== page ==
After unveiling a new regional strategy last summer that included additional commitments of forces to Afghanistan and a promise to “no longer be silent” on disputes with Pakistan over militant sanctuaries on its territory, the Trump administration began the year with an announcement that it was suspending military assistance to Pakistan. What are the pros and cons and likely results of the administration’s approach to Pakistan, and how are Pakistani leaders responding to increased U.S. pressure?

On February 12 at the U.S. Institute of Peace, regional experts assessed the current state of U.S.-Pakistan relations and discuss how the United States’ security concerns in the region are likely to shape future ties. Review the conversation on Twitter with #USPakWhatsNext.

Speakers

Andrew Wilder, moderator
Vice President, U.S. Institute of Peace

Tanvi Madan
Director, Brookings Institute India Project

Ambassador Richard Olson
Former Special Representative for Afghanistan and Pakistan

David Sedney
Senior Associate, International Security Program, Center for Strategic and International Studies

Moeed Yusuf
Associate Vice President, U.S. Institute of Peace

Related Publications

Wrestling with a Humanitarian Dilemma in Afghanistan

Wrestling with a Humanitarian Dilemma in Afghanistan

Wednesday, January 25, 2023

By: William Byrd, Ph.D.

Recent decrees by the Taliban barring Afghan women from attending university or working in NGOs are severely damaging the country both socially and economically, especially coming atop a ban on girls’ secondary education last year. The marginalization of half the population also highlights the “humanitarian dilemma” that aid donors and international agencies face: Afghanistan is highly dependent on humanitarian assistance, not only for saving lives and easing deprivation but also to stabilize its economy. The quandary for international donors is what to do when alleviating suffering benefits the Afghan economy and thereby the Taliban regime, even when that regime is harming its own people?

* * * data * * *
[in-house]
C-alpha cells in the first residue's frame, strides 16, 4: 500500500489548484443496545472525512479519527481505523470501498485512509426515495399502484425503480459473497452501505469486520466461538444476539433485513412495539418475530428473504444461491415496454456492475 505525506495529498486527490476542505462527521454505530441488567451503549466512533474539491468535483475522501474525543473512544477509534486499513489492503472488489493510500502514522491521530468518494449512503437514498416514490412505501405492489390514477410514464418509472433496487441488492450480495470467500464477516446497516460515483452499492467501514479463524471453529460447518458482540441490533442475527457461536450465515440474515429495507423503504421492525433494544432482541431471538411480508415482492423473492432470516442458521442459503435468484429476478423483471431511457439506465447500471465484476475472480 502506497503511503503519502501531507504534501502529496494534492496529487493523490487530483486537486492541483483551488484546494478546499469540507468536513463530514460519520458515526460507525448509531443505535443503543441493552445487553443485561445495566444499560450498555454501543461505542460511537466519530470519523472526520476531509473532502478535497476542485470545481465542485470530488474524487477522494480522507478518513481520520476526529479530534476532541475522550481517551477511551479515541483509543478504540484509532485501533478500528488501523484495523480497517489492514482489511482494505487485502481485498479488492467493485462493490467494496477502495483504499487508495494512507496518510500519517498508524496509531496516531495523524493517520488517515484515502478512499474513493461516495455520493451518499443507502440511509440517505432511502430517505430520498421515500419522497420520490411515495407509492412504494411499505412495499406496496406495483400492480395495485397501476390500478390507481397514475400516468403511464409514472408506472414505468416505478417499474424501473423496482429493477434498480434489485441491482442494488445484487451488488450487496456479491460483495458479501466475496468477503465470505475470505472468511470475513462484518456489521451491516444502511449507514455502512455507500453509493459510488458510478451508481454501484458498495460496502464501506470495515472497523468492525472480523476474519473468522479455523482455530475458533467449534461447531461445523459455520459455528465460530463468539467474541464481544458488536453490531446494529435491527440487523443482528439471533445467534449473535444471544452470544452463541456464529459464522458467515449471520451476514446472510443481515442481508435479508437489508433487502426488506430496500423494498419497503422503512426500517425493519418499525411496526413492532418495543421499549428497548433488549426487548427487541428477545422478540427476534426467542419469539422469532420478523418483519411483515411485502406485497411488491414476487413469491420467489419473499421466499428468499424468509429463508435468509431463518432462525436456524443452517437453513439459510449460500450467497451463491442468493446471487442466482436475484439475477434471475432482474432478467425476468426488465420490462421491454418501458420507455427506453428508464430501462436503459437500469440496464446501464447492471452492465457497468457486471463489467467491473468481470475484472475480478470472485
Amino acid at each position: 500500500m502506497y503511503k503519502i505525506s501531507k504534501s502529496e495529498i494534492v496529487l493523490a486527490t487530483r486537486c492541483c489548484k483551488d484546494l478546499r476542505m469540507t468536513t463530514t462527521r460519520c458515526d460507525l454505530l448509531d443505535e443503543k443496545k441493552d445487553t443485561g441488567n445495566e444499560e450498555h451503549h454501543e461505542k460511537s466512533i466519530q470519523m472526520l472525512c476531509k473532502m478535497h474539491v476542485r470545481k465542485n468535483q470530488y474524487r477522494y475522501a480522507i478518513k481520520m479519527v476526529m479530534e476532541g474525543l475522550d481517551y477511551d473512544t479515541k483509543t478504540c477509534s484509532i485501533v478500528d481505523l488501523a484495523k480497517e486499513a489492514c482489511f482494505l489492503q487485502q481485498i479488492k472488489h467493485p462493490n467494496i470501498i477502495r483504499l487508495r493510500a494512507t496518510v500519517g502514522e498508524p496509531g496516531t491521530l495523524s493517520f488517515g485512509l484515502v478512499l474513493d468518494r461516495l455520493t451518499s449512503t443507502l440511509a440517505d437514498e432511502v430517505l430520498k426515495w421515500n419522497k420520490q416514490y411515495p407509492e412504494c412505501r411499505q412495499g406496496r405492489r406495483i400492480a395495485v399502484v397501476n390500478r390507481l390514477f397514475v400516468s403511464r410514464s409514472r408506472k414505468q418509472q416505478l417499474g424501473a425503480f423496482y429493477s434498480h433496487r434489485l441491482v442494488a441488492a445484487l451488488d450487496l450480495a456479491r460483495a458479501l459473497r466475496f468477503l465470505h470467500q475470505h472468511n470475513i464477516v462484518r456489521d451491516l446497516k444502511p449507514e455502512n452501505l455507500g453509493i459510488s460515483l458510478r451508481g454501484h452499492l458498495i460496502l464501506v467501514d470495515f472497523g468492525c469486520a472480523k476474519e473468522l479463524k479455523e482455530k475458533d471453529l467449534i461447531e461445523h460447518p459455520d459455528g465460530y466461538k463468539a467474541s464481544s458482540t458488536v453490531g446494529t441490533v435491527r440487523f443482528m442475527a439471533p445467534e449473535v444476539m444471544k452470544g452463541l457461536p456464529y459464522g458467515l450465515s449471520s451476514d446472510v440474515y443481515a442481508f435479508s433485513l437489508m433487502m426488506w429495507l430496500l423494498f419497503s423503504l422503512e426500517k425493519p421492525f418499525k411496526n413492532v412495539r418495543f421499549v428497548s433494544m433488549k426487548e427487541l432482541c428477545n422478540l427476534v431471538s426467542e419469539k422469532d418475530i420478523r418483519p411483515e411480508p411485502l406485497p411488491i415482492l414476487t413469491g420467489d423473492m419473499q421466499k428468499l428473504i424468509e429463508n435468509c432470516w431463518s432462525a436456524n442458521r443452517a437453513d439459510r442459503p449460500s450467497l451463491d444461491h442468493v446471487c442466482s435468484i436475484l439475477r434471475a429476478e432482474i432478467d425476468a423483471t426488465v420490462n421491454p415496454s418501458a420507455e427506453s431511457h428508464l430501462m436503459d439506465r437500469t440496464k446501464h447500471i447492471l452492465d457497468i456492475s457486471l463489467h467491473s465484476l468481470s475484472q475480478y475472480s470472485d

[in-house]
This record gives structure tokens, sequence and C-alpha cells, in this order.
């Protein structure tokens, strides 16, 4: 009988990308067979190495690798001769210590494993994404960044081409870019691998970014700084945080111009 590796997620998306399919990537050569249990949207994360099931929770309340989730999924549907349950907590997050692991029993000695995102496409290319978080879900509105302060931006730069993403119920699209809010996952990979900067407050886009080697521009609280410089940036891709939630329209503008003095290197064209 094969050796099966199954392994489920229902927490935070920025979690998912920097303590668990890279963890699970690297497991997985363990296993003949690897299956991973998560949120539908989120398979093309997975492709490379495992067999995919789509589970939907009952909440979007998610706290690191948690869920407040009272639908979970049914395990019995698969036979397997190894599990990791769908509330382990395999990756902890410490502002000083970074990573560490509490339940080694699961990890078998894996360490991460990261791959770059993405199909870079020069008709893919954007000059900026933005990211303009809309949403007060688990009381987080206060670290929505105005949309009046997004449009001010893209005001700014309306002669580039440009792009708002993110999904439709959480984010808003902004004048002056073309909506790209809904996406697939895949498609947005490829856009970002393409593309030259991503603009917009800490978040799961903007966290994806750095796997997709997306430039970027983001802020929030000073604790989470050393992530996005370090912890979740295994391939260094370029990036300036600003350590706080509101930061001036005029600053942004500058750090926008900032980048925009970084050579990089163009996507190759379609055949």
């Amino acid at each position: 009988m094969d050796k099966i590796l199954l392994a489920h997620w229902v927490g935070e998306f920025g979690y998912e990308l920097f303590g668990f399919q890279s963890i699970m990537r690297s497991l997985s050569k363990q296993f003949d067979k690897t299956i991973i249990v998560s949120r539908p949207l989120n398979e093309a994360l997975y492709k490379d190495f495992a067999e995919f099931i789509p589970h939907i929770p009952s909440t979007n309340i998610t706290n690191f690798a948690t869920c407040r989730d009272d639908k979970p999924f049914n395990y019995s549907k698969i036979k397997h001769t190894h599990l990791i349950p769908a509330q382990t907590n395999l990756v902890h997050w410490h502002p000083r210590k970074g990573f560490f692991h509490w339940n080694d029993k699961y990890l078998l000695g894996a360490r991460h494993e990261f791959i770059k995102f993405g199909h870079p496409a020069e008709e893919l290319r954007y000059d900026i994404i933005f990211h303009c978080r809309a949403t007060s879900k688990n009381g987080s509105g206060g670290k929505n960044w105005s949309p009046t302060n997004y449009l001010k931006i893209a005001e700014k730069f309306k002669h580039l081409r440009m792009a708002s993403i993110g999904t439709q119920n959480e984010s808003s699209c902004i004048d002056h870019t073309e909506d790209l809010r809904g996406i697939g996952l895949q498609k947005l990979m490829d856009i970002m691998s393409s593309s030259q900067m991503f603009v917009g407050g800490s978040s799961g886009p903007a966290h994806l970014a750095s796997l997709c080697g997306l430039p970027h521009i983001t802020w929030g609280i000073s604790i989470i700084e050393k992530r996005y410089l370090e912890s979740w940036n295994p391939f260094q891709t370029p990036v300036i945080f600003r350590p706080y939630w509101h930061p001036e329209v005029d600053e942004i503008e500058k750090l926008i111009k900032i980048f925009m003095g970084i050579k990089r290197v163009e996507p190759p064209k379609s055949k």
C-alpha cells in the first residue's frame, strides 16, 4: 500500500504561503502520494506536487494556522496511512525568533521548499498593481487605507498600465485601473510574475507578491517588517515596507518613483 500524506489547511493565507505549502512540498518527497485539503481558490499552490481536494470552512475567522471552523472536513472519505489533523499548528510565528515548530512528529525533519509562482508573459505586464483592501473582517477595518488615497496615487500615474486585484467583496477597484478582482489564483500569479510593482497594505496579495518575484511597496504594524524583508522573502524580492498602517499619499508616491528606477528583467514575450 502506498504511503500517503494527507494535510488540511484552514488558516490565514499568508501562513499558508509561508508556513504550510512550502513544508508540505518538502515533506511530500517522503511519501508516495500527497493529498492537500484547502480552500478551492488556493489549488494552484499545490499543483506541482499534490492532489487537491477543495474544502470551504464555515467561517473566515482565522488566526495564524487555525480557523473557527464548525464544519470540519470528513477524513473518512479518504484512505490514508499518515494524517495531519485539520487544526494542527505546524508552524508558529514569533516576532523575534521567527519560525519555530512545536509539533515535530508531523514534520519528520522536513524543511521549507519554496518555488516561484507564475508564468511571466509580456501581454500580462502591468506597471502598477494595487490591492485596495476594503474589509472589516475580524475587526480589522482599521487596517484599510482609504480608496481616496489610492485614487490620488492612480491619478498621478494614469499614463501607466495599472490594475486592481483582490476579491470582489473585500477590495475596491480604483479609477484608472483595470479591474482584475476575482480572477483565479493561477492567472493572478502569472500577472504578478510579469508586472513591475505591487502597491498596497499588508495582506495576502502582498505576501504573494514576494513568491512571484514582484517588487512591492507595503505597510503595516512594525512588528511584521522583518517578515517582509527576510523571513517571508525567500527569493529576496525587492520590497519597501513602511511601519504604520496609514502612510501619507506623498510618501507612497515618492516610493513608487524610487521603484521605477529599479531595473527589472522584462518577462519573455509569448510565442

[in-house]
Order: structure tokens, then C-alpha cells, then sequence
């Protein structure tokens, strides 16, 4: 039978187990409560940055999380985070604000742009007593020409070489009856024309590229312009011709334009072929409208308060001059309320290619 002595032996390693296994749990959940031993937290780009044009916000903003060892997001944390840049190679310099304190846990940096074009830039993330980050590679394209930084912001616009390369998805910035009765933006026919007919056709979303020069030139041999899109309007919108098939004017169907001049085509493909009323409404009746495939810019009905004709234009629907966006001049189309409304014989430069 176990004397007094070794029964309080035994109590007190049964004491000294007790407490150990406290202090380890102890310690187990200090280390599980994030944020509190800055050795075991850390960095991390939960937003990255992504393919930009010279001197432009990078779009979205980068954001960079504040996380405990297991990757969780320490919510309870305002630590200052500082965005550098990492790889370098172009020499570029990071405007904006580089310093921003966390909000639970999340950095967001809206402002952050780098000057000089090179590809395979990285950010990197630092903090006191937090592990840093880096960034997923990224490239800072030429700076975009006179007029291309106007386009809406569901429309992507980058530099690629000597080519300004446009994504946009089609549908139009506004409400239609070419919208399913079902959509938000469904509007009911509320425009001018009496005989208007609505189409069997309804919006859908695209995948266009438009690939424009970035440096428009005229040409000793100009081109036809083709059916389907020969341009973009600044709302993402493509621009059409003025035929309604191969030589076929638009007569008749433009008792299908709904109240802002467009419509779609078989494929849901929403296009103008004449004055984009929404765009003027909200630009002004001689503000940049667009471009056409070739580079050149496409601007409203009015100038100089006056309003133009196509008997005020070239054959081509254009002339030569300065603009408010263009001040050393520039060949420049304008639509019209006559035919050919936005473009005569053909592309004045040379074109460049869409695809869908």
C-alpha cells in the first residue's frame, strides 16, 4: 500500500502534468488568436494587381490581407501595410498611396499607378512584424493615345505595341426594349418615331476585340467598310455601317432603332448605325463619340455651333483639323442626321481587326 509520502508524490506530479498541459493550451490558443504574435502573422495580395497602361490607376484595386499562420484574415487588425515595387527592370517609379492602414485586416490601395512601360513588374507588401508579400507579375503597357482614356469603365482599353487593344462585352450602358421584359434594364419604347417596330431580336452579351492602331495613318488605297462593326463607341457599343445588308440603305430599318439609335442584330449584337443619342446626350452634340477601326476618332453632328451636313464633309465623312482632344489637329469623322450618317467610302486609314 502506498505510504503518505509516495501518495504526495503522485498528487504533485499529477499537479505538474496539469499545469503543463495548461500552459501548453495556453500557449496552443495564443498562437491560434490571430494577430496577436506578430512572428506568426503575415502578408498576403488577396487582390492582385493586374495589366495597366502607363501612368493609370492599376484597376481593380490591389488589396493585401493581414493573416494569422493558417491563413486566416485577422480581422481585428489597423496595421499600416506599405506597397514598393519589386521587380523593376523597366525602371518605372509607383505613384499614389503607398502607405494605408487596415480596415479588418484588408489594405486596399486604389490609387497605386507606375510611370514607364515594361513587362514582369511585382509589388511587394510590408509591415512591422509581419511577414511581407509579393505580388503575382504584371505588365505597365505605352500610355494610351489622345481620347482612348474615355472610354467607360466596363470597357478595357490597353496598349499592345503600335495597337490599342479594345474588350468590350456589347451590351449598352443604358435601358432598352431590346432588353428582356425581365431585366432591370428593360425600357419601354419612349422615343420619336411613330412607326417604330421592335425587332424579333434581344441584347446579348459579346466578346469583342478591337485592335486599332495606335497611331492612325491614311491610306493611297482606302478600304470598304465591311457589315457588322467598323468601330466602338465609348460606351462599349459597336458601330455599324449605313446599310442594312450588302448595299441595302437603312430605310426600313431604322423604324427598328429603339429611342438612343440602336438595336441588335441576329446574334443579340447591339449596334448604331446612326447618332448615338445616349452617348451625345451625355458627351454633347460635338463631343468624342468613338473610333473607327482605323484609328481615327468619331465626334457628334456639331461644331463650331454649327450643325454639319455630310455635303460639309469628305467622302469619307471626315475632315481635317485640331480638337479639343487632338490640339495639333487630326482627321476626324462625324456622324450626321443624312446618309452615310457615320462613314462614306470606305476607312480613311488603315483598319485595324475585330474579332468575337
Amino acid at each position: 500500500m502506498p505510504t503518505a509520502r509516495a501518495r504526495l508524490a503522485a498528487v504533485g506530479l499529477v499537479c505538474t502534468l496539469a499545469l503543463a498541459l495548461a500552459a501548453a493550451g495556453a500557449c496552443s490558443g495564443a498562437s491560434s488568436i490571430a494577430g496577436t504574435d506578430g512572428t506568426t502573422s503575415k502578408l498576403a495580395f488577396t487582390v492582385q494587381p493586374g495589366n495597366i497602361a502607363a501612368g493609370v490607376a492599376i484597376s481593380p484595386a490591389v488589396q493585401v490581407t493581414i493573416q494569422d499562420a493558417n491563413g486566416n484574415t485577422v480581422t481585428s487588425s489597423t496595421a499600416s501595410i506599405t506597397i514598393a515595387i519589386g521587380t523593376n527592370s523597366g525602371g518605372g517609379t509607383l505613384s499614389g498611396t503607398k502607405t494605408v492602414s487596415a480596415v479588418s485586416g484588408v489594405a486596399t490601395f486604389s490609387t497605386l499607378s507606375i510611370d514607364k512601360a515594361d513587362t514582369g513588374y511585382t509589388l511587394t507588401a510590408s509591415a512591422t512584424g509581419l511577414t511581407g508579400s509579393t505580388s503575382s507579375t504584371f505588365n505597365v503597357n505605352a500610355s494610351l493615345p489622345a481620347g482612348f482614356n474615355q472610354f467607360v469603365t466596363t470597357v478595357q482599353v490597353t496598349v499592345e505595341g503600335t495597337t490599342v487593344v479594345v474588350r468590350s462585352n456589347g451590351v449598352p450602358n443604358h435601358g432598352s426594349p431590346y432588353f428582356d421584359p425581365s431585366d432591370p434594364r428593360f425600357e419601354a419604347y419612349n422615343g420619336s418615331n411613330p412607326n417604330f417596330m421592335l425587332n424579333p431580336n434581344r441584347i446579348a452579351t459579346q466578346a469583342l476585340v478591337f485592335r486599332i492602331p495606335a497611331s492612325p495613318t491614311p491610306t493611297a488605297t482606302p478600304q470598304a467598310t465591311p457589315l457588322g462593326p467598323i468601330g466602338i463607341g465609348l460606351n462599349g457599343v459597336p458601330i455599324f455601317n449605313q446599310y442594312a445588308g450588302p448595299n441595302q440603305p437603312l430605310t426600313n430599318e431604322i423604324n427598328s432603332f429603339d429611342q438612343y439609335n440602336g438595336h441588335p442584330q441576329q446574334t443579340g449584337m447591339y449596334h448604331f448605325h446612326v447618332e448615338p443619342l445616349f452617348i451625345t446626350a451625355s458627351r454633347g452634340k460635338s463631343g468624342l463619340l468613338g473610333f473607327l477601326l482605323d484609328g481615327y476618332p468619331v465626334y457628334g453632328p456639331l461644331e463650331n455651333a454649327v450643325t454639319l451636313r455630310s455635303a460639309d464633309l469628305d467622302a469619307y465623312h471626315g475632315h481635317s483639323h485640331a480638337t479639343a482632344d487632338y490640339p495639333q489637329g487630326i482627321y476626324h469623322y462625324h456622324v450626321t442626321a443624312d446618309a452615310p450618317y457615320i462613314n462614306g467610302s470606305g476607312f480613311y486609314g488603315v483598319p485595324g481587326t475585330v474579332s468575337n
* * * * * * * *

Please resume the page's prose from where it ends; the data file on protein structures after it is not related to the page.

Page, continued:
Type: Analysis and Commentary

Economics

Can the Taliban’s Brazen Assault on Afghan Women Be Stopped?

Can the Taliban’s Brazen Assault on Afghan Women Be Stopped?

Thursday, January 12, 2023

By: Belquis Ahmadi;  Kate Bateman;  Andrew Watkins;  Scott Worden

The Taliban marked the New Year by doubling down on their severe, ever-growing restrictions on women’s rights. On December 20, they banned women from all universities — adding to their prior ban on girls attending middle and high school. Then the Taliban announced on December 24 that women cannot work for NGOs, including humanitarian organizations that are providing vital food and basic health services to the population that is now projected at 90 percent below the poverty rate. Western and regional governments have responded with uncommonly unified outrage and many humanitarian organizations have suspended their operations until women are allowed to return to their jobs.

Type: Analysis and Commentary

GenderHuman Rights

The Taliban Continue to Tighten Their Grip on Afghan Women and Girls

The Taliban Continue to Tighten Their Grip on Afghan Women and Girls

Thursday, December 8, 2022

By: Belquis Ahmadi;  Scott Worden

Since the Taliban’s August 2021 takeover of Afghanistan, they have ratcheted up restrictions on women and girls as the group consolidates power. These restrictions include limitations on employment, education, public interactions and other fundamental rights such as access to justice. These restrictions have only tightened over time with increasingly draconian enforcement — the latest being public floggings that harken back to the Taliban’s 1990s rule. Amid the U.N.’s 16 Days of Activism against Gender-Based Violence, USIP has compiled a comprehensive archive of Taliban decrees and public statements on the treatment of women and girls. While leaders and activists around the globe strategize and develop plans to address gender-based violence in their respective countries, Afghanistan stands out as a worst-case example, with two decades of hard-won progress rapidly unwinding.

Type: Analysis and Commentary

GenderHuman Rights

View All Publications